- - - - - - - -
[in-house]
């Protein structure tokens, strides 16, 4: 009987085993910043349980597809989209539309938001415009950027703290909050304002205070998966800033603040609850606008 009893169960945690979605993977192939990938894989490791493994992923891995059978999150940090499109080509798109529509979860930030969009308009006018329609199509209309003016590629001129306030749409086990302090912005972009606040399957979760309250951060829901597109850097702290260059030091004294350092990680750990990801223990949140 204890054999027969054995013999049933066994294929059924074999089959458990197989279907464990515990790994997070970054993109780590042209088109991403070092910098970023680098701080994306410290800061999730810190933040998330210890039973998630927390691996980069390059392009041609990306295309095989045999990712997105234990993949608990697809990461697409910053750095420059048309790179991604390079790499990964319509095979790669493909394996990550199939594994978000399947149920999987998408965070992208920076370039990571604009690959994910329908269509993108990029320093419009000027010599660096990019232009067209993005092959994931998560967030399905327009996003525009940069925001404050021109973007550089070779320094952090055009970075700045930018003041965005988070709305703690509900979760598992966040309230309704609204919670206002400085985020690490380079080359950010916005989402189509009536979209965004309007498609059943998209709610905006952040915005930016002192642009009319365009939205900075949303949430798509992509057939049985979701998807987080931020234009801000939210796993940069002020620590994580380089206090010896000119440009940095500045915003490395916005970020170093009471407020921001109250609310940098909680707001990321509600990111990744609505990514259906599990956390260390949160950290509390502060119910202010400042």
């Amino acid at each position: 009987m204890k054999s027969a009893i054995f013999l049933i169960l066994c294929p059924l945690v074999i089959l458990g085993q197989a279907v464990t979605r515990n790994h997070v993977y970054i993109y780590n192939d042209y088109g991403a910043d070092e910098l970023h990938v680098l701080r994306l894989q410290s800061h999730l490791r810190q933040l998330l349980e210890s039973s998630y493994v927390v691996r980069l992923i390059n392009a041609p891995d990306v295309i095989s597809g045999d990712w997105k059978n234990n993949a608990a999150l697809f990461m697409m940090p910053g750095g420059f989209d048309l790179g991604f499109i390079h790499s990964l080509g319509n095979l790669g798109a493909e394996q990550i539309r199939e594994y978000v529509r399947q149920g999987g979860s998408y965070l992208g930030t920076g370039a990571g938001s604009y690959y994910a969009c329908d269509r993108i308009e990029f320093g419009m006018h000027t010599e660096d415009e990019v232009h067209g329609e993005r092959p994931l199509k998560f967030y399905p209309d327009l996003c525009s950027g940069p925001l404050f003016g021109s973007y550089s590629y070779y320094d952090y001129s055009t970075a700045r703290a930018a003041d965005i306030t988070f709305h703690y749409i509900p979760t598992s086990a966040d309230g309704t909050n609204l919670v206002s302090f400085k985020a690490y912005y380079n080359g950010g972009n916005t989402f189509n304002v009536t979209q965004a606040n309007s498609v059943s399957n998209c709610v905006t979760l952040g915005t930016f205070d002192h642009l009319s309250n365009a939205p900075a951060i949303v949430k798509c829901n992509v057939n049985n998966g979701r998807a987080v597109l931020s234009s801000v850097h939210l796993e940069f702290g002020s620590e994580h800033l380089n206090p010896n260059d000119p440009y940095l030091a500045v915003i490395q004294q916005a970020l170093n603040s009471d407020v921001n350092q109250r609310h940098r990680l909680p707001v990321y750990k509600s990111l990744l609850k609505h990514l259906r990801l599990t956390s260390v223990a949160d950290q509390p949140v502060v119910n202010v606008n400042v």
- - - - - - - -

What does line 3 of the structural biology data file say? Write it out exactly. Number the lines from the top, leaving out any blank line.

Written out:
């Amino acid at each position: 009987m204890k054999s027969a009893i054995f013999l049933i169960l066994c294929p059924l945690v074999i089959l458990g085993q197989a279907v464990t979605r515990n790994h997070v993977y970054i993109y780590n192939d042209y088109g991403a910043d070092e910098l970023h990938v680098l701080r994306l894989q410290s800061h999730l490791r810190q933040l998330l349980e210890s039973s998630y493994v927390v691996r980069l992923i390059n392009a041609p891995d990306v295309i095989s597809g045999d990712w997105k059978n234990n993949a608990a999150l697809f990461m697409m940090p910053g750095g420059f989209d048309l790179g991604f499109i390079h790499s990964l080509g319509n095979l790669g798109a493909e394996q990550i539309r199939e594994y978000v529509r399947q149920g999987g979860s998408y965070l992208g930030t920076g370039a990571g938001s604009y690959y994910a969009c329908d269509r993108i308009e990029f320093g419009m006018h000027t010599e660096d415009e990019v232009h067209g329609e993005r092959p994931l199509k998560f967030y399905p209309d327009l996003c525009s950027g940069p925001l404050f003016g021109s973007y550089s590629y070779y320094d952090y001129s055009t970075a700045r703290a930018a003041d965005i306030t988070f709305h703690y749409i509900p979760t598992s086990a966040d309230g309704t909050n609204l919670v206002s302090f400085k985020a690490y912005y380079n080359g950010g972009n916005t989402f189509n304002v009536t979209q965004a606040n309007s498609v059943s399957n998209c709610v905006t979760l952040g915005t930016f205070d002192h642009l009319s309250n365009a939205p900075a951060i949303v949430k798509c829901n992509v057939n049985n998966g979701r998807a987080v597109l931020s234009s801000v850097h939210l796993e940069f702290g002020s620590e994580h800033l380089n206090p010896n260059d000119p440009y940095l030091a500045v915003i490395q004294q916005a970020l170093n603040s009471d407020v921001n350092q109250r609310h940098r990680l909680p707001v990321y750990k509600s990111l990744l609850k609505h990514l259906r990801l599990t956390s260390v223990a949160d950290q509390p949140v502060v119910n202010v606008n400042v």